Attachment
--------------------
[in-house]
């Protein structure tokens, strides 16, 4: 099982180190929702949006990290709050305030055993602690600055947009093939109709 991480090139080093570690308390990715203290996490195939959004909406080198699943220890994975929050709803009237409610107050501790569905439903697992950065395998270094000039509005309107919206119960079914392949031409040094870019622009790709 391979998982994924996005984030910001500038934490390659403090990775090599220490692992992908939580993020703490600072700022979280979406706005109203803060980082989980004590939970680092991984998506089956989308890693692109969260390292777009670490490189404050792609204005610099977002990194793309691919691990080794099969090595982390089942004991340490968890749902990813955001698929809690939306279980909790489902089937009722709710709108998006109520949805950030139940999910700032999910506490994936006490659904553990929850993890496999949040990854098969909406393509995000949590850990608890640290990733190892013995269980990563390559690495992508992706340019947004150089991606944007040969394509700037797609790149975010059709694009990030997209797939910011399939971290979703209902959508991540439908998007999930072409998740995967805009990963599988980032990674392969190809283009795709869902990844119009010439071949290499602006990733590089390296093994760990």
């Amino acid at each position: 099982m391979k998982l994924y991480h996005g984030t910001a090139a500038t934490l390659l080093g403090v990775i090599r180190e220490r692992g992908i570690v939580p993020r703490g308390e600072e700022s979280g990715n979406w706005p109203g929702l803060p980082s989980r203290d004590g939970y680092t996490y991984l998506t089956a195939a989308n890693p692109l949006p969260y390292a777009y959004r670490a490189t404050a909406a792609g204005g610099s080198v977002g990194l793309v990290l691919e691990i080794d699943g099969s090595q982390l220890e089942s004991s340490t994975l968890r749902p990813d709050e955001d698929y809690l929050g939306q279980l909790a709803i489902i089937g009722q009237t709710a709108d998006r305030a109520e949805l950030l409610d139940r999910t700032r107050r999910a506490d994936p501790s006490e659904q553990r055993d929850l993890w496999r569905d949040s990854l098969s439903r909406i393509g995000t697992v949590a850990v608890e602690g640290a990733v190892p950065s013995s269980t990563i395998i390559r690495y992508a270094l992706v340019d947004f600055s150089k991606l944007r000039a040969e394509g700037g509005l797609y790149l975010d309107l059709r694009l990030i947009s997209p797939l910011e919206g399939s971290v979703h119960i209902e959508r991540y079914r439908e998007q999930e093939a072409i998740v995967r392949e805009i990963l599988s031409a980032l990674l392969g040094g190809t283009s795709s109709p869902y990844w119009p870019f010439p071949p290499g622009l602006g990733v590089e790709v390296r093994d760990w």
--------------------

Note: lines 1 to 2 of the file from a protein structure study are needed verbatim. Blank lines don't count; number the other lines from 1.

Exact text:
[in-house]
């Protein structure tokens, strides 16, 4: 099982180190929702949006990290709050305030055993602690600055947009093939109709 991480090139080093570690308390990715203290996490195939959004909406080198699943220890994975929050709803009237409610107050501790569905439903697992950065395998270094000039509005309107919206119960079914392949031409040094870019622009790709 391979998982994924996005984030910001500038934490390659403090990775090599220490692992992908939580993020703490600072700022979280979406706005109203803060980082989980004590939970680092991984998506089956989308890693692109969260390292777009670490490189404050792609204005610099977002990194793309691919691990080794099969090595982390089942004991340490968890749902990813955001698929809690939306279980909790489902089937009722709710709108998006109520949805950030139940999910700032999910506490994936006490659904553990929850993890496999949040990854098969909406393509995000949590850990608890640290990733190892013995269980990563390559690495992508992706340019947004150089991606944007040969394509700037797609790149975010059709694009990030997209797939910011399939971290979703209902959508991540439908998007999930072409998740995967805009990963599988980032990674392969190809283009795709869902990844119009010439071949290499602006990733590089390296093994760990």